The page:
Being the boss or being a manager implies that you should know best, and your approach is the right way of doing things. After all, you have to have known what you were doing to get to the position you’re in, right? That’s true to an extent, but one of the most important qualities you can have as a leader is the ability to listen to others and take advice from people who know more or have better ideas than you. It’s not always easy to achieve, but the best leaders are able to listen to outside input from any sphere and then make their own judgments.
Taking expert advice
Even if you are an outstanding entrepreneur and you are very successful in your field, there will still be aspects of your life and business that other people are more skilled at. At times it is best to listen to advice rather than ignore it, particularly if a subject may concern an issue that you may not be fully familiar with. It is never too late to stop learning, and through learning, you can grow as a person and be a better manager of your business. For example, if you own stocks and shares, you will naturally have an interest in the stock market. Would you be better off choosing investments at random, or listening to stock ratings buy advice from expert traders? Again, you might wish to check their recommendations for yourself, but paying heed to their advice is more likely to make you money than following a whim of your own. The same principle applies to your business. Judgment may be needed on some of the advice you receive, but generally being open to suggestion and guidance can go a long way.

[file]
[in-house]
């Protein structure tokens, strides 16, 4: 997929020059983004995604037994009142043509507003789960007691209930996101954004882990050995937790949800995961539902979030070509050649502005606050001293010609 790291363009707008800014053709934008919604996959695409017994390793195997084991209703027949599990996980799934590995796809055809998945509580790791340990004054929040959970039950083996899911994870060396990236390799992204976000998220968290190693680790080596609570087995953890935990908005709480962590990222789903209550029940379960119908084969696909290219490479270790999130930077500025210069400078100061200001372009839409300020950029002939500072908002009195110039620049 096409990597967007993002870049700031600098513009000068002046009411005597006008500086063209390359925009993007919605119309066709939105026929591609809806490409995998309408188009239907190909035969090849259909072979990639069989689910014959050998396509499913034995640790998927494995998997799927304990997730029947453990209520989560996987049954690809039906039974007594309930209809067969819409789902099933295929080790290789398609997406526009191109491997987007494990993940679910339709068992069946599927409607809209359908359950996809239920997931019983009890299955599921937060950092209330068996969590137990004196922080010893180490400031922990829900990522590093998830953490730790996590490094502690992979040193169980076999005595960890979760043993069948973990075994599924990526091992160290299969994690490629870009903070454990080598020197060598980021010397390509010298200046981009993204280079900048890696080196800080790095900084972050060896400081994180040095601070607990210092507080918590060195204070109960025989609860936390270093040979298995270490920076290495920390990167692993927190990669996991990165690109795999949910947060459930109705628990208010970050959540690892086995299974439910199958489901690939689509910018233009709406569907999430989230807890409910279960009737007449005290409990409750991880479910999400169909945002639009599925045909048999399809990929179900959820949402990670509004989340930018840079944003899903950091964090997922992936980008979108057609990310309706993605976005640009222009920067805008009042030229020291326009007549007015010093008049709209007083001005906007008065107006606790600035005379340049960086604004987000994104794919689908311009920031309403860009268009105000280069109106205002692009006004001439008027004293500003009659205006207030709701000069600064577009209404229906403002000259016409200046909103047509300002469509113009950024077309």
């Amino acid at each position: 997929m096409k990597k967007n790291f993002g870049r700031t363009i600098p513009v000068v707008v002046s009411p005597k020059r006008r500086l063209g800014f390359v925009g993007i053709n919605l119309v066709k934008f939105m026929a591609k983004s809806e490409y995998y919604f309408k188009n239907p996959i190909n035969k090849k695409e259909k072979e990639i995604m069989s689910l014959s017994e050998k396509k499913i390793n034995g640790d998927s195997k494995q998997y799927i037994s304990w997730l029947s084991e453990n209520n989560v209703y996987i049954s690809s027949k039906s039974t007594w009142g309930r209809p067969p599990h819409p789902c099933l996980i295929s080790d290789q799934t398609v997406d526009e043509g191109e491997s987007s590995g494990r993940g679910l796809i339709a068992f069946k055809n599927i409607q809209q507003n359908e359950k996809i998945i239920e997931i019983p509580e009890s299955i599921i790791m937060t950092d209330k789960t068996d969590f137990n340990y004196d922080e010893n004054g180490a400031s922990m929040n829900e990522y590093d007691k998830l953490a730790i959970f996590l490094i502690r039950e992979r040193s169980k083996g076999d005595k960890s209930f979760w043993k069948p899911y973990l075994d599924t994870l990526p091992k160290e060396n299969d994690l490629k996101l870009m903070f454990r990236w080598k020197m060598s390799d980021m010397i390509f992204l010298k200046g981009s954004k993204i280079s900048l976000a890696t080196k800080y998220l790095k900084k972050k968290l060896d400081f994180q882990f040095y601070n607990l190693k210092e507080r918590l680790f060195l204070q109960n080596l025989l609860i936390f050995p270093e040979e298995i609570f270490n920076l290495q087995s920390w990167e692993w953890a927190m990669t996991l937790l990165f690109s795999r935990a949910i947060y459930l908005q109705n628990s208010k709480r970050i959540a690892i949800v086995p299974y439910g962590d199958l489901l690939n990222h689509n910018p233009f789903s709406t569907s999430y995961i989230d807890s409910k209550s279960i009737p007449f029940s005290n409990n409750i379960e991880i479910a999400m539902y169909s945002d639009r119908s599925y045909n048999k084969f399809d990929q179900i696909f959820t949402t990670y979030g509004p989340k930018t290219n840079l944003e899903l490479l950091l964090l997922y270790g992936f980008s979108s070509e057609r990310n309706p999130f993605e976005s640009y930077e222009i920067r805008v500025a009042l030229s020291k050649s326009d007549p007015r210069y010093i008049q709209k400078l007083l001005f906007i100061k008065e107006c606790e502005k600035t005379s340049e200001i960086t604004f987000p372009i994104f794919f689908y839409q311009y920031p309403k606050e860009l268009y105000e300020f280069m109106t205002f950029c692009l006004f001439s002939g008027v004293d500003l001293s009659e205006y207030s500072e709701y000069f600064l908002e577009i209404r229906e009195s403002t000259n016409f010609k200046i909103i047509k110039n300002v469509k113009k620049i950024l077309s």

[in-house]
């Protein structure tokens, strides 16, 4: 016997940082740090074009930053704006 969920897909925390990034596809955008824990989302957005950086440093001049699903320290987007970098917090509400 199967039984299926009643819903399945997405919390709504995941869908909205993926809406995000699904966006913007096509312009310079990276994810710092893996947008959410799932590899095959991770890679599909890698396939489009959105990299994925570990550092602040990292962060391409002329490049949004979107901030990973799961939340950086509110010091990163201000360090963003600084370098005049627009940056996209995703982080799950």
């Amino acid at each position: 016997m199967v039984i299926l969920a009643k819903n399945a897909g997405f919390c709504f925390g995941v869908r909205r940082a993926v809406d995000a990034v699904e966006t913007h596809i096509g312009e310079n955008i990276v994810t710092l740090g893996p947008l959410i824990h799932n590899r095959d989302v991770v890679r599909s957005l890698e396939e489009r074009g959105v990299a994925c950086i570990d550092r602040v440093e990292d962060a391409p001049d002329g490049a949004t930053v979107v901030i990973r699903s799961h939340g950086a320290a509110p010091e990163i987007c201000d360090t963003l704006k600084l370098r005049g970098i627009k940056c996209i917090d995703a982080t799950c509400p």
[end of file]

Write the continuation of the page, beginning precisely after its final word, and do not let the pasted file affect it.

Taking advice from your employees
People in specialist or outsourced roles such as accountants and lawyers are well-placed to offer you advice on their area of expertise – after all, that’s why you employ them. Listening to their advice is sensible, but the wisdom is in fitting what they are telling you into the wider context. If your staff alert you to a problem or make a suggestion, this should be something you encourage, because by listening to them you will earn their respect. They will very often have more insight into a specific situation than you, and you can use their knowledge to help you form a complete picture. Your decision will then be based on the combination of factors involved, which is where your ultimate responsibility lies. You could well find that you have staff who are full of good ideas, and whom you can nurture for the future of the business.
Appraising your own performance as a boss is never easy, but if your staff doesn’t seem happy, examine your listening skills and see if you are open to hearing what they have to say. The final decision will still be yours, but the more relevant information you have, the better your decision is likely to be. By showing you are willing to listen you can actively make progress should needs must.